Source: NY Post / Twitter
by Heather Widdows, University of Warwick, and Jessica Sutherland, University of Birmingham
Last week the New York Post reported on what artificial intelligence (AI) purportedly regards as the ideal body type, drawn from the engine’s interpretation of social media (left). The article draws on the Bulimia Project’s research project Scrolling Into Bias which aimed to understand what the “ideal” body types promoted on social media actually look like. If you have spent any time on social media – especially Instagram – it won’t surprise you that the ideal body is one which bears little resemblance to how most flesh-and-blood human beings actually look. Even the most prominent action-movie stars rarely measure up to the gym-bunny, visible muscles which are on display: Both the ideal man and the ideal woman, as pictured in the post, have truly impressive six-packs. The woman pictured is particularly hard to emulate, with both defined muscles and an exceptionally tiny waist reminiscent of Barbie’s or that of the Disney princess Elsa from Frozen.
The Post article opens with the phrase “Artificial intelligence has its own idea of what the perfect human body should look like.” Except, of course, this isn’t quite accurate because artificial intelligence (AI), at least for now, doesn’t have original ideas – at least not in this sense. All AI can do is to learn from the data it can gather; in this instance, a vast data scoop from social media. What this tells us, then, is not what AI think is the ideal body, but what we – or at least those of us who use social media – think is the ideal body.
In Perfect Me (2018), Widdows tracked the trends around the ideal body and argued that the emerging beauty ideal is now global. This differes from previous ideals, as only a global ideal can be naturalising and normalising, making us all engage more, just to be good enough—or making us ashamed of our failing bodies if we don’t. The global ideal, it turns out, has four features, no matter where you are in the world or what demographic: Thin, Firm, Smooth, and Young.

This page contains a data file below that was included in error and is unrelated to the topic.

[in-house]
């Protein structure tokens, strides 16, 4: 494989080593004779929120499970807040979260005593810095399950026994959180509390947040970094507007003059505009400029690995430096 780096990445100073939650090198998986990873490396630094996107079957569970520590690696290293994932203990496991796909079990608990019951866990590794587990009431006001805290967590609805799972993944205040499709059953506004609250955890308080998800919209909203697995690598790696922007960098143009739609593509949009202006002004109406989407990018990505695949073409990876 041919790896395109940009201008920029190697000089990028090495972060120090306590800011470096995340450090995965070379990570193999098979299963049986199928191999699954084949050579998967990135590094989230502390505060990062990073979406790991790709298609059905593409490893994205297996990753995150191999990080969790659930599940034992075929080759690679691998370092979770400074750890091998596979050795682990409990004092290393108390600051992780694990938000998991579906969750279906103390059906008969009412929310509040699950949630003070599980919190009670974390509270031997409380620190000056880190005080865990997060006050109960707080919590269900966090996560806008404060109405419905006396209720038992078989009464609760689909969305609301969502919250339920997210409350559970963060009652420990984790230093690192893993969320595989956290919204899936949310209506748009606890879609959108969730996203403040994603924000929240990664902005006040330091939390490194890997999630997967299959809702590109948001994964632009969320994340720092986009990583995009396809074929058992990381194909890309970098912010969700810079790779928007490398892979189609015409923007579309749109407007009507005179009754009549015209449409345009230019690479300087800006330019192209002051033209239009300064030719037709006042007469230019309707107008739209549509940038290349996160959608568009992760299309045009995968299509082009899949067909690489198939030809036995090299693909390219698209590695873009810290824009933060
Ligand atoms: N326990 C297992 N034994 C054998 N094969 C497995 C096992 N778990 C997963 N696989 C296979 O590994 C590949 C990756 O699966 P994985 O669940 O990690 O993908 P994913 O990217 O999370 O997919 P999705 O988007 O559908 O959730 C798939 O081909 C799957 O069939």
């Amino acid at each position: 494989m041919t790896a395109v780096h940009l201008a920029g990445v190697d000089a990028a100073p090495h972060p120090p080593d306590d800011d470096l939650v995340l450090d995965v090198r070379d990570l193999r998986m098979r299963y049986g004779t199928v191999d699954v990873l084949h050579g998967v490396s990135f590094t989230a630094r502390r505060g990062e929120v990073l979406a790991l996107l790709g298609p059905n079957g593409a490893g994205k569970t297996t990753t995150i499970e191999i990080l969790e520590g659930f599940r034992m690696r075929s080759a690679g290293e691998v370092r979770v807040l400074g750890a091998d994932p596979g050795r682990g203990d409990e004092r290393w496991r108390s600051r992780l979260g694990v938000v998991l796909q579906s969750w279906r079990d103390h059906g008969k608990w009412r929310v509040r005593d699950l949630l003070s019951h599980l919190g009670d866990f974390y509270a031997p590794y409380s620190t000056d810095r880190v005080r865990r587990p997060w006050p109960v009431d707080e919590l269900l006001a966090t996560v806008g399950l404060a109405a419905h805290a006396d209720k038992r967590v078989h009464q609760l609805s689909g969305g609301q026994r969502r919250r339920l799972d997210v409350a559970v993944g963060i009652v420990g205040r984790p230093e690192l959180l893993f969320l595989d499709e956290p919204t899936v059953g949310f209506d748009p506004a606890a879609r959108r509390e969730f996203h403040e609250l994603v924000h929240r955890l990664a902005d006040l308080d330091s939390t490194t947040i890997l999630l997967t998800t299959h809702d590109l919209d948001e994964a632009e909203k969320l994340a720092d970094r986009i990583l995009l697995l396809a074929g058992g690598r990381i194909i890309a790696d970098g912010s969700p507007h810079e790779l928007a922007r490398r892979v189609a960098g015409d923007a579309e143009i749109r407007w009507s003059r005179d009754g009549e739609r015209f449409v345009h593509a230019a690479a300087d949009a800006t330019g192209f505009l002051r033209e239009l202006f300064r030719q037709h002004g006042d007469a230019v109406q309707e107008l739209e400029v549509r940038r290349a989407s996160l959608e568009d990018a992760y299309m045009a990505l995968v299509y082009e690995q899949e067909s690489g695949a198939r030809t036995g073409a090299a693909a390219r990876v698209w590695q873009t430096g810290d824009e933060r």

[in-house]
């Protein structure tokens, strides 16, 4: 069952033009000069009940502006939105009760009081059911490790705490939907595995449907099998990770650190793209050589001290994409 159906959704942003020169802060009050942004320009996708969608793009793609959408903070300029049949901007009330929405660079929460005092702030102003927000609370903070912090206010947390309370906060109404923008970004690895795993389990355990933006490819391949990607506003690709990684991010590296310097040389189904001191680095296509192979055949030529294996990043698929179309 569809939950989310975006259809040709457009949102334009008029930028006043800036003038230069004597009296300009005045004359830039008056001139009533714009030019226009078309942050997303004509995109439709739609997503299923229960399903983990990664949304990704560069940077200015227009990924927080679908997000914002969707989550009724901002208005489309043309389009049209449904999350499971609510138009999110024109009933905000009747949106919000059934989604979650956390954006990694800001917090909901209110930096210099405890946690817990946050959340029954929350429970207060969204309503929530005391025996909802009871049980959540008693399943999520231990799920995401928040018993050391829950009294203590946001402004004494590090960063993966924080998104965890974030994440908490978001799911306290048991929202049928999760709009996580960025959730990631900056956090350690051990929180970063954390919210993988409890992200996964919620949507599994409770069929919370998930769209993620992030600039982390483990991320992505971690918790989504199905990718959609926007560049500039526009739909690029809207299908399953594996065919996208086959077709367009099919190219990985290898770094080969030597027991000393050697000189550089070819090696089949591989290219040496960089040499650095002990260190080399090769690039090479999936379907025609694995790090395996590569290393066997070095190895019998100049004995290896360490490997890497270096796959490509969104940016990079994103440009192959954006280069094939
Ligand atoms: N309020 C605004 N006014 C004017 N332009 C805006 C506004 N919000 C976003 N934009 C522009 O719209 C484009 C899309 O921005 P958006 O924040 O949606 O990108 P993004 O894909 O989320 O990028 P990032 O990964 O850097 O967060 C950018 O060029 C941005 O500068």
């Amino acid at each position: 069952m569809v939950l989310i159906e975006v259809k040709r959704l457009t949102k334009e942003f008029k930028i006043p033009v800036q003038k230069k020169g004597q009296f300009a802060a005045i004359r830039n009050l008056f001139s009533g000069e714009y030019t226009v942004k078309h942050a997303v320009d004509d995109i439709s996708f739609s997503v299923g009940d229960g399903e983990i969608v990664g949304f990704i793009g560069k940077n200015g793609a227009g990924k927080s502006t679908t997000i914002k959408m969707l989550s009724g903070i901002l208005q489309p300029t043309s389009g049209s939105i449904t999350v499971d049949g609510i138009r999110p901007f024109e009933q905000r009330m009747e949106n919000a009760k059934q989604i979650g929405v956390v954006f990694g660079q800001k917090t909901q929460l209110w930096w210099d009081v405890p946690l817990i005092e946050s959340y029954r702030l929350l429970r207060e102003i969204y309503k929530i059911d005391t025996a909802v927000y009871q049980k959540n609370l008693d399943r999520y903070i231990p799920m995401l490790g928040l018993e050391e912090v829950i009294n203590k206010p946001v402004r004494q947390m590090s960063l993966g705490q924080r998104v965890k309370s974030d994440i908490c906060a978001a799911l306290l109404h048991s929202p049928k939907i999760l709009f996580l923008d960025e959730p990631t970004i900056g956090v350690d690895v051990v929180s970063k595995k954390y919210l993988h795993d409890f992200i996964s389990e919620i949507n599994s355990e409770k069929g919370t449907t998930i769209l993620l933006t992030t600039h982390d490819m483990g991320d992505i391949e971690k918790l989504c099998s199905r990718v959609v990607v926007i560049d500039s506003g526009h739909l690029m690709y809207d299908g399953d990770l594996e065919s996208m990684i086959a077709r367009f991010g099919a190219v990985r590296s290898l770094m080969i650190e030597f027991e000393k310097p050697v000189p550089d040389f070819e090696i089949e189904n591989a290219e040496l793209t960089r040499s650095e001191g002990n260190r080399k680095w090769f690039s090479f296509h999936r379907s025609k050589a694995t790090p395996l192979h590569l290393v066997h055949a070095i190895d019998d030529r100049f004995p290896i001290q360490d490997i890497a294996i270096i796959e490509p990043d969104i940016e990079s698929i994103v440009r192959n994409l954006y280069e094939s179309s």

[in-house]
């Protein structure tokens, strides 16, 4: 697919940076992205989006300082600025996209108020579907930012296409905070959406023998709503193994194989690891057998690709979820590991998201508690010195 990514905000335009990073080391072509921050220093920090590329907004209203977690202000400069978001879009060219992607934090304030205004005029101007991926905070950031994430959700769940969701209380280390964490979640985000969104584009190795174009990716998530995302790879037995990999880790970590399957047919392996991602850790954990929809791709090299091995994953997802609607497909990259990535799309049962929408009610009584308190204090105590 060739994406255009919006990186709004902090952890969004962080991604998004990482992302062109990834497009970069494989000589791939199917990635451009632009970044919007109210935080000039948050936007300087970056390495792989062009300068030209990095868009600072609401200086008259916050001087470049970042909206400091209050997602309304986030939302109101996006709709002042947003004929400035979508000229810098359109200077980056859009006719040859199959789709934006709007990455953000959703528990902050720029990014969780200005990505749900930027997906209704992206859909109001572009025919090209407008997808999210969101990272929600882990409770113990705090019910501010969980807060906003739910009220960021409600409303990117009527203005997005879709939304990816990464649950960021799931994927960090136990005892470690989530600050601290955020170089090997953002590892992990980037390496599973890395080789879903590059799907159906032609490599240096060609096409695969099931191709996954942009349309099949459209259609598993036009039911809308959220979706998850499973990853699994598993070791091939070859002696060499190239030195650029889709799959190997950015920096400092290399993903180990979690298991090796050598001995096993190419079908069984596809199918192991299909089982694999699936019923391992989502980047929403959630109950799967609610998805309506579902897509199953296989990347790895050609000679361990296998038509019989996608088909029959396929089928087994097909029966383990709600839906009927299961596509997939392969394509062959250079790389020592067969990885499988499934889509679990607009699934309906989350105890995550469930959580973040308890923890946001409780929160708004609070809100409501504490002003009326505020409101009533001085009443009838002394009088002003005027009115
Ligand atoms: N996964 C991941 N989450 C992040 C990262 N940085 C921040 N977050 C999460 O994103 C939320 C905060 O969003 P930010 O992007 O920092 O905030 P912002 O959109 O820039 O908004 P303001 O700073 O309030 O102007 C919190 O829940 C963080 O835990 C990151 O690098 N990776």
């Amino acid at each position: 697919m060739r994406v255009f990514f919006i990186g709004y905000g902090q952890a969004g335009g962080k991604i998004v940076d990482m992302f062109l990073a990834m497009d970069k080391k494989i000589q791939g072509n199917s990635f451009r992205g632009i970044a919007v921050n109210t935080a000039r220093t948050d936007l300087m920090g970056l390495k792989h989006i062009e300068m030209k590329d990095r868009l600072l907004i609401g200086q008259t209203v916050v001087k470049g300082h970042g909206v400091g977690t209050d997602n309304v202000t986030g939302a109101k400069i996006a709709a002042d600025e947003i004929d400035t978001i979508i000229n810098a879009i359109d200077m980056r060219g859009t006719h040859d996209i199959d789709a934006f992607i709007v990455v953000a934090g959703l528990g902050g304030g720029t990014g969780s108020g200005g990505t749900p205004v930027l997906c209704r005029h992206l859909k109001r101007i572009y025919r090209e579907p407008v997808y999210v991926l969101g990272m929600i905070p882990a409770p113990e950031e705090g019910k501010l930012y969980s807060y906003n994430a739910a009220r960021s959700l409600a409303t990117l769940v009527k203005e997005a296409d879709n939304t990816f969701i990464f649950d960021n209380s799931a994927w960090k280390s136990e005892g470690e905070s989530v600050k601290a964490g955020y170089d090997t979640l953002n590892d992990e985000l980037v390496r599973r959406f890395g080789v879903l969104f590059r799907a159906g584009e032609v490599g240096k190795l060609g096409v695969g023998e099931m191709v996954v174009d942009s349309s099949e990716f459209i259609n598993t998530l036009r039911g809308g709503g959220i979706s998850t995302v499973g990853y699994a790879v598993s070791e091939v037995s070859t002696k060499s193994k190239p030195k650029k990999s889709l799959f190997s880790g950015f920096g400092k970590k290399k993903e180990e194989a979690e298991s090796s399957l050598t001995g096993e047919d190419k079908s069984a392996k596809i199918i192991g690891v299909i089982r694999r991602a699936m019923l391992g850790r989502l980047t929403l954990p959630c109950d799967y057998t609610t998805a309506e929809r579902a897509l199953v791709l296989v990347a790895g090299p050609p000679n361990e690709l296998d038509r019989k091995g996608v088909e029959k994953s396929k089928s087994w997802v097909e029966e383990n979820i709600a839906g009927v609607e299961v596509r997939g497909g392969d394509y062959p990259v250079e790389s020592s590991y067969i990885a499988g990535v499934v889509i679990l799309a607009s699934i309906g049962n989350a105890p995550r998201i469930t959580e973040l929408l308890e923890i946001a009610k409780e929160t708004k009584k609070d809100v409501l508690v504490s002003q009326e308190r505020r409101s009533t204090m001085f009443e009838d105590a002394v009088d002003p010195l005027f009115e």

Thinness can come in many forms, and increasingly ‘thin with curves’ is the ideal, although not everywhere and not always. But everywhere this ideal requires thinness, or relative thinness, in some places, most obviously waists and ankles. Firmness is the second feature, which, while allowing for curves, is in fact more demanding as body work is required — either diet and exercise to the get the right curves in the right places, or surgery on an otherwise thin frame. Firm curves are harder to get than thinness alone: “a large, saggy, pockmarked and cellulite-dimpled backside attached to ‘thunder thighs’ and ‘cankles’ is not ideal”.
These four features of the global beauty ideal are becoming increasingly harder to achieve, in part driven by technological advances in filters, photo editing, and cosmetic procedures. As the Bulimia Project noted, “In the age of Instagram and Snapchat filters, no one can reasonably achieve the physical standards set by social media.” And these features show in abundance in the AI-created ideal. Wholly unsurprisingly 40% of the AI-generated images overall depicted “unrealistic” body types—37% of the images of women and 43% of those of men.
The Post reporter seems surprised that more than half of the images of women (53%) had olive skin as did 63% of those of men. But this is not surprising, and only confirms the claim made in Perfect Me that the ideal skin tone is now the global mean of “golden or bronze glowing skin”. And for all our panic about surgery trends some of the most damaging beauty practices are tanning and skin-lightening. We know that tanning leads to cancer, and that skin lightening is deemed a public health risk by the World Health Organisation. Yet – and this is the only “real” bit of diversity when it comes to bodies – all skin tones are now acceptable if, and only if, you have the other features of the ideal: thin (with curves), firm, smooth and young.
AI is a mirror on ourselves. We should not be horrified or surprised with what this study shows, but perhaps we need to recognise that it’s our own aspiration to be impossibly perfect which needs attention.
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